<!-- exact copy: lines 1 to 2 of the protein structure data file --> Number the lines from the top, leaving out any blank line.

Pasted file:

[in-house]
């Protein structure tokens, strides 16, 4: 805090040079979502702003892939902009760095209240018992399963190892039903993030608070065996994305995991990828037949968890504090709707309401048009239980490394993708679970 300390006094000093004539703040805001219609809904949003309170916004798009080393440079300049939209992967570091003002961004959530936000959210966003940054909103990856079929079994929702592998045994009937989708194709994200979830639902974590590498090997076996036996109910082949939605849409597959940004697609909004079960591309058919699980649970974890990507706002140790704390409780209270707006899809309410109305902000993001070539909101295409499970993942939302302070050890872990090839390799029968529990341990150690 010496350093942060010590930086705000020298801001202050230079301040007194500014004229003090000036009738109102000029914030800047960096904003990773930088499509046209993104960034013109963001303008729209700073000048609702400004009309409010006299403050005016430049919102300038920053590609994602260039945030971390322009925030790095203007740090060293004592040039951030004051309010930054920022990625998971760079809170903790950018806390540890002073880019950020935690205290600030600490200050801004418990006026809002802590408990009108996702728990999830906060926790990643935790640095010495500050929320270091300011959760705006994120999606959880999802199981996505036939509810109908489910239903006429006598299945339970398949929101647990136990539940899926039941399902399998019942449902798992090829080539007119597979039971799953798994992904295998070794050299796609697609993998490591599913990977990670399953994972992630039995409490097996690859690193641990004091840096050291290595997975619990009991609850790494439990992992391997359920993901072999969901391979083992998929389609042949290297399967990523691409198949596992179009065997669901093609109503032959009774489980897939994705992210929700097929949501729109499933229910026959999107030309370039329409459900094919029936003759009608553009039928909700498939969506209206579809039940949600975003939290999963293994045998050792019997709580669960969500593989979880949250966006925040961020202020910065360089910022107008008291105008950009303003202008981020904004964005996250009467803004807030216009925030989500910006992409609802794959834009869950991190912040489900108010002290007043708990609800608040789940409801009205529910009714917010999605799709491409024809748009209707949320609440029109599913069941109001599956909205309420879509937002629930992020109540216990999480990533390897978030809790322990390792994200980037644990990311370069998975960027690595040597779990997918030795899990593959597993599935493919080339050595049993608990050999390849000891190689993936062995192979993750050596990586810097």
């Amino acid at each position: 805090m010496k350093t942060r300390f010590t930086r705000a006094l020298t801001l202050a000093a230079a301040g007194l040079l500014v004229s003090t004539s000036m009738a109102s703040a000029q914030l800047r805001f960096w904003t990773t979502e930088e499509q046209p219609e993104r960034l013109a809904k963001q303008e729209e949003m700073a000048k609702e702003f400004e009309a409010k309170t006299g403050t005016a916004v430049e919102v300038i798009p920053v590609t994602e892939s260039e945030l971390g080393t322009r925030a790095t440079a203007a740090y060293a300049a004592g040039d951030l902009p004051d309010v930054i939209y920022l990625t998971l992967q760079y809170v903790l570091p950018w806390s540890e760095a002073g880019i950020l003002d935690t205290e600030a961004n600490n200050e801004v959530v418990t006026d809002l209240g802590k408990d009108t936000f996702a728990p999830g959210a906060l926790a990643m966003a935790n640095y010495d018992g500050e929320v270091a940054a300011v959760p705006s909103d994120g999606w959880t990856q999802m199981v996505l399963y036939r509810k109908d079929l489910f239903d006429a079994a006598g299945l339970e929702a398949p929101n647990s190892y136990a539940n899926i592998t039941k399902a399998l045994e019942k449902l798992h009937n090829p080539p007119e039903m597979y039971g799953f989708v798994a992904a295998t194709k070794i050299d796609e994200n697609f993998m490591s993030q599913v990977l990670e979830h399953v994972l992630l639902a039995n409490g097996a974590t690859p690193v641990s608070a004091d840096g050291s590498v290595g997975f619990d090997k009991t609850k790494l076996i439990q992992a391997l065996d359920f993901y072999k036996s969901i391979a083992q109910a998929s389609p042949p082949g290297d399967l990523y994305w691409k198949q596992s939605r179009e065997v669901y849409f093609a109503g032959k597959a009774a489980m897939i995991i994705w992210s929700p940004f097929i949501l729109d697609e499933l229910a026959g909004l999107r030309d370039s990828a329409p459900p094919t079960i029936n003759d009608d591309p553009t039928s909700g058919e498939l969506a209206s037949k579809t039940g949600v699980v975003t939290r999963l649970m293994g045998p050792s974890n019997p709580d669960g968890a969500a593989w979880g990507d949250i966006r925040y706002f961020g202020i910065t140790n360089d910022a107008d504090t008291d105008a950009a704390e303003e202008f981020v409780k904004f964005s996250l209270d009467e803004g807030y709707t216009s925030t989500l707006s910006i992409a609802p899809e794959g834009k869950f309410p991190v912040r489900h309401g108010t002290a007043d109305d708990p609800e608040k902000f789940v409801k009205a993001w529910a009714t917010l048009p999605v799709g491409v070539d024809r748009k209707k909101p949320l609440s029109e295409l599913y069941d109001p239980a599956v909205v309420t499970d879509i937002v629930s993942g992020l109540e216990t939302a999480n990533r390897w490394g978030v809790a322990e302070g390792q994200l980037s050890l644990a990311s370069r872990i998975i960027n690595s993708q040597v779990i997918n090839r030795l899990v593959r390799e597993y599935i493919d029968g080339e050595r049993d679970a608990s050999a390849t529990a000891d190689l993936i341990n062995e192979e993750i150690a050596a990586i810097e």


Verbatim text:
[in-house]
């Protein structure tokens, strides 16, 4: 805090040079979502702003892939902009760095209240018992399963190892039903993030608070065996994305995991990828037949968890504090709707309401048009239980490394993708679970 300390006094000093004539703040805001219609809904949003309170916004798009080393440079300049939209992967570091003002961004959530936000959210966003940054909103990856079929079994929702592998045994009937989708194709994200979830639902974590590498090997076996036996109910082949939605849409597959940004697609909004079960591309058919699980649970974890990507706002140790704390409780209270707006899809309410109305902000993001070539909101295409499970993942939302302070050890872990090839390799029968529990341990150690 010496350093942060010590930086705000020298801001202050230079301040007194500014004229003090000036009738109102000029914030800047960096904003990773930088499509046209993104960034013109963001303008729209700073000048609702400004009309409010006299403050005016430049919102300038920053590609994602260039945030971390322009925030790095203007740090060293004592040039951030004051309010930054920022990625998971760079809170903790950018806390540890002073880019950020935690205290600030600490200050801004418990006026809002802590408990009108996702728990999830906060926790990643935790640095010495500050929320270091300011959760705006994120999606959880999802199981996505036939509810109908489910239903006429006598299945339970398949929101647990136990539940899926039941399902399998019942449902798992090829080539007119597979039971799953798994992904295998070794050299796609697609993998490591599913990977990670399953994972992630039995409490097996690859690193641990004091840096050291290595997975619990009991609850790494439990992992391997359920993901072999969901391979083992998929389609042949290297399967990523691409198949596992179009065997669901093609109503032959009774489980897939994705992210929700097929949501729109499933229910026959999107030309370039329409459900094919029936003759009608553009039928909700498939969506209206579809039940949600975003939290999963293994045998050792019997709580669960969500593989979880949250966006925040961020202020910065360089910022107008008291105008950009303003202008981020904004964005996250009467803004807030216009925030989500910006992409609802794959834009869950991190912040489900108010002290007043708990609800608040789940409801009205529910009714917010999605799709491409024809748009209707949320609440029109599913069941109001599956909205309420879509937002629930992020109540216990999480990533390897978030809790322990390792994200980037644990990311370069998975960027690595040597779990997918030795899990593959597993599935493919080339050595049993608990050999390849000891190689993936062995192979993750050596990586810097």